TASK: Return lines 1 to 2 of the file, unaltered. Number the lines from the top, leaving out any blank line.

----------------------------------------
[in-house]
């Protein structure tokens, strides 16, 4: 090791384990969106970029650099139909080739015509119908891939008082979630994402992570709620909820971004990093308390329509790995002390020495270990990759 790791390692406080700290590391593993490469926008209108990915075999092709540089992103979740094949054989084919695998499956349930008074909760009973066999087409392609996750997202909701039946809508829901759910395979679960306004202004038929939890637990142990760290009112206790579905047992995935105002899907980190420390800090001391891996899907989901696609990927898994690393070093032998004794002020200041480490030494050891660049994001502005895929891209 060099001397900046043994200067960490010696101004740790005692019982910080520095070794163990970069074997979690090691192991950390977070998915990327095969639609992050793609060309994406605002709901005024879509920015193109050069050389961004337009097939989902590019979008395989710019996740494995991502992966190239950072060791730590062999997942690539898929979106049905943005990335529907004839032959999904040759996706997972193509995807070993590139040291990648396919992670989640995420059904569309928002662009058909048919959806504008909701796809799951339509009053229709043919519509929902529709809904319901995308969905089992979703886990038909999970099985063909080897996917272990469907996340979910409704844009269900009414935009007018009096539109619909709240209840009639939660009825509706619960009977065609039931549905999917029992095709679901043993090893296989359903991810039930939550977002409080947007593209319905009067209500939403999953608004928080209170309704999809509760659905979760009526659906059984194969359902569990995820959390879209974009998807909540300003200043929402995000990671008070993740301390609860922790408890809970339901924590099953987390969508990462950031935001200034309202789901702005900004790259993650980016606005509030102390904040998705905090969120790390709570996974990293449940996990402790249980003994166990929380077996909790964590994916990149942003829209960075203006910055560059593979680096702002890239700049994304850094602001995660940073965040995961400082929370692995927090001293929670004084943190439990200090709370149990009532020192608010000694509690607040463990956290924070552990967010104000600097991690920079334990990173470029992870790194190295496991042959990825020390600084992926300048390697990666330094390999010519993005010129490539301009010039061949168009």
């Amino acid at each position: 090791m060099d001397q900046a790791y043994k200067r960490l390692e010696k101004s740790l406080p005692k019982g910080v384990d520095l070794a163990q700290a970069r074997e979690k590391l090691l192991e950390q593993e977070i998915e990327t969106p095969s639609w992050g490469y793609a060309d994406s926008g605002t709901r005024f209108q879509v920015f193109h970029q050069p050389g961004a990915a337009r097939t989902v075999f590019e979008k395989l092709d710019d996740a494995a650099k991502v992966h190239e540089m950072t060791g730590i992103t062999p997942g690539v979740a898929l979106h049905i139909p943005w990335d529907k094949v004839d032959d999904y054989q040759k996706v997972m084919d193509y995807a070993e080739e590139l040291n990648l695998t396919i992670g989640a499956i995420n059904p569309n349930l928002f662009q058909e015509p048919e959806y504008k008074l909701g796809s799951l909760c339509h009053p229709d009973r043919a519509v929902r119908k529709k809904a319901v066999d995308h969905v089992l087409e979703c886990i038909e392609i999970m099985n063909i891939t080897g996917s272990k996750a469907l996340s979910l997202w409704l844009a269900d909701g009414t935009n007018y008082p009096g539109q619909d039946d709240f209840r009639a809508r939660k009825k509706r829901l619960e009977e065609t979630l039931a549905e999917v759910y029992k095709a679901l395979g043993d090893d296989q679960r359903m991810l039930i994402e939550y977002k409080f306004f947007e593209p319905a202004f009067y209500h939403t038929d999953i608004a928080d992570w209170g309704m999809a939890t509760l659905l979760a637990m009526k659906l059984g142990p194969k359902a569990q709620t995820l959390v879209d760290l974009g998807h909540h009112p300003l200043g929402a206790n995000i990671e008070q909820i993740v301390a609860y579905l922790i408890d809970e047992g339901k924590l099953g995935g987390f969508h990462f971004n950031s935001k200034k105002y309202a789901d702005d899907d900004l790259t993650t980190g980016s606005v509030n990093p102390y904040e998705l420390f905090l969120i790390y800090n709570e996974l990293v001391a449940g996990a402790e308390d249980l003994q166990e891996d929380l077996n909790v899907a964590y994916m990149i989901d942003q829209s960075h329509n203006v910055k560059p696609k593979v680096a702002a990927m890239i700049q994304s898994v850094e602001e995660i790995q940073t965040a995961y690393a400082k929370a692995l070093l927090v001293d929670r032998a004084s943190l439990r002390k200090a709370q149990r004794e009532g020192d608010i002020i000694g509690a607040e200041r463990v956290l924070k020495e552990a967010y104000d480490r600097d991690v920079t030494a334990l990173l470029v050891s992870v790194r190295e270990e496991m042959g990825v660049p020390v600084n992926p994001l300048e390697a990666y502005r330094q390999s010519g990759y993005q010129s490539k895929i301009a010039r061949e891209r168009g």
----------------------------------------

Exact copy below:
[in-house]
């Protein structure tokens, strides 16, 4: 090791384990969106970029650099139909080739015509119908891939008082979630994402992570709620909820971004990093308390329509790995002390020495270990990759 790791390692406080700290590391593993490469926008209108990915075999092709540089992103979740094949054989084919695998499956349930008074909760009973066999087409392609996750997202909701039946809508829901759910395979679960306004202004038929939890637990142990760290009112206790579905047992995935105002899907980190420390800090001391891996899907989901696609990927898994690393070093032998004794002020200041480490030494050891660049994001502005895929891209 060099001397900046043994200067960490010696101004740790005692019982910080520095070794163990970069074997979690090691192991950390977070998915990327095969639609992050793609060309994406605002709901005024879509920015193109050069050389961004337009097939989902590019979008395989710019996740494995991502992966190239950072060791730590062999997942690539898929979106049905943005990335529907004839032959999904040759996706997972193509995807070993590139040291990648396919992670989640995420059904569309928002662009058909048919959806504008909701796809799951339509009053229709043919519509929902529709809904319901995308969905089992979703886990038909999970099985063909080897996917272990469907996340979910409704844009269900009414935009007018009096539109619909709240209840009639939660009825509706619960009977065609039931549905999917029992095709679901043993090893296989359903991810039930939550977002409080947007593209319905009067209500939403999953608004928080209170309704999809509760659905979760009526659906059984194969359902569990995820959390879209974009998807909540300003200043929402995000990671008070993740301390609860922790408890809970339901924590099953987390969508990462950031935001200034309202789901702005900004790259993650980016606005509030102390904040998705905090969120790390709570996974990293449940996990402790249980003994166990929380077996909790964590994916990149942003829209960075203006910055560059593979680096702002890239700049994304850094602001995660940073965040995961400082929370692995927090001293929670004084943190439990200090709370149990009532020192608010000694509690607040463990956290924070552990967010104000600097991690920079334990990173470029992870790194190295496991042959990825020390600084992926300048390697990666330094390999010519993005010129490539301009010039061949168009």